Raiders look to rap up problem of gang silver/black affiliation


Today's well-dressed gang member can often be found wearing silver and black -- as in a Los Angeles Raiders hat, jacket and sweat shirt. It's one fashion statement, however, the club and NFL can do without.

To that end, the league is preparing an advertising and promotion campaign designed to distance itself from gangs. The focal point of the campaign, named "NFL Chill" at this point, will be a music video starring a well-known rap star that links the league with a strong anti-violence, anti-gang theme.

The Raiders, who are involved in various educational and civic projects, including a citywide anti-graffiti campaign, realized their apparel was a staple of gangs last season when they began getting calls and letters from fans.

"I got a lot of calls from parents, saying they bought their child a Raider hat and the school said they couldn't wear it because it's identified with gangs," Raiders executive assistant Al LoCasale said. "We share their concern. There was a need to find an answer to the problem that's not as simplistic as just taking the hat or jacket off."

It isn't just the Raiders. The league has noticed the same gang fashion trend with two other teams -- New Orleans and Atlanta -- that use now-fashionable black as their primary color.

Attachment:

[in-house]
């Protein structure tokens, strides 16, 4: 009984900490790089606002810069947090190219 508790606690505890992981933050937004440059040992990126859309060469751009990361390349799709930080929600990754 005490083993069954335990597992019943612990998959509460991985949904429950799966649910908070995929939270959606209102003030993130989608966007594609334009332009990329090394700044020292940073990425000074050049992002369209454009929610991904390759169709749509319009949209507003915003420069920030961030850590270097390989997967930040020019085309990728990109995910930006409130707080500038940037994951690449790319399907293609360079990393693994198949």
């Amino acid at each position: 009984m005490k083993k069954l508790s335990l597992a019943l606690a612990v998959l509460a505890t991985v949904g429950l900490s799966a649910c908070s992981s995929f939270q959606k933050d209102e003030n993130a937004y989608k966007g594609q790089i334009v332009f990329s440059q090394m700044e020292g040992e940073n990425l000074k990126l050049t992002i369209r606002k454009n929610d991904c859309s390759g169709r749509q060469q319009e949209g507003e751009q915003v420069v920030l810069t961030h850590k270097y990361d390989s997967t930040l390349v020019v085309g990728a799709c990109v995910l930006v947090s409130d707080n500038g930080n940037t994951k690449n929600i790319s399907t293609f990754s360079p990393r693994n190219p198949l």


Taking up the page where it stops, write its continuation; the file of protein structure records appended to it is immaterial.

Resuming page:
"We look upon our material with a source of pride," said John Flood, executive vice president of NFL Properties, the league's merchandising arm. "Somehow, the whole thing has gotten twisted. These kids are using the merchandise in a way to project an image we think reflects poorly on the NFL.

"We want to get a message across to teen-agers in a genre they understand and can relate to. That message will be that it's not cool to be in gangs, to take drugs, to hurt people. Just wearing a certain jacket or color doesn't make you cool."

The league has yet to negotiate with any rap stars, but has a list that includes the current No. 1 rap star, M.C. Hammer, as well as funky rapper Tone Loc. The Hammer is a logical choice. His music has an upbeat, clean image and often features anti-drug and anti-violence messages. He is also a football fan -- he walked the sidelines at the Raiders-Cincinnati playoff game -- and has a sports background from his days as a batboy with the Oakland A's.

The league will make the video available to MTV and the numerous network and syndicated video shows now airing, and will also send the track out to radio stations nationwide. The video may be made available to schools and played at stadiums during NFL games.

Flood said a line of merchandise to go with the advertising campaign also is being considered. "We want kids to wear Raiders merchandise, but in the right spirit," he said, "for the good things the Raiders stand for. We want to get that message out to the kids."

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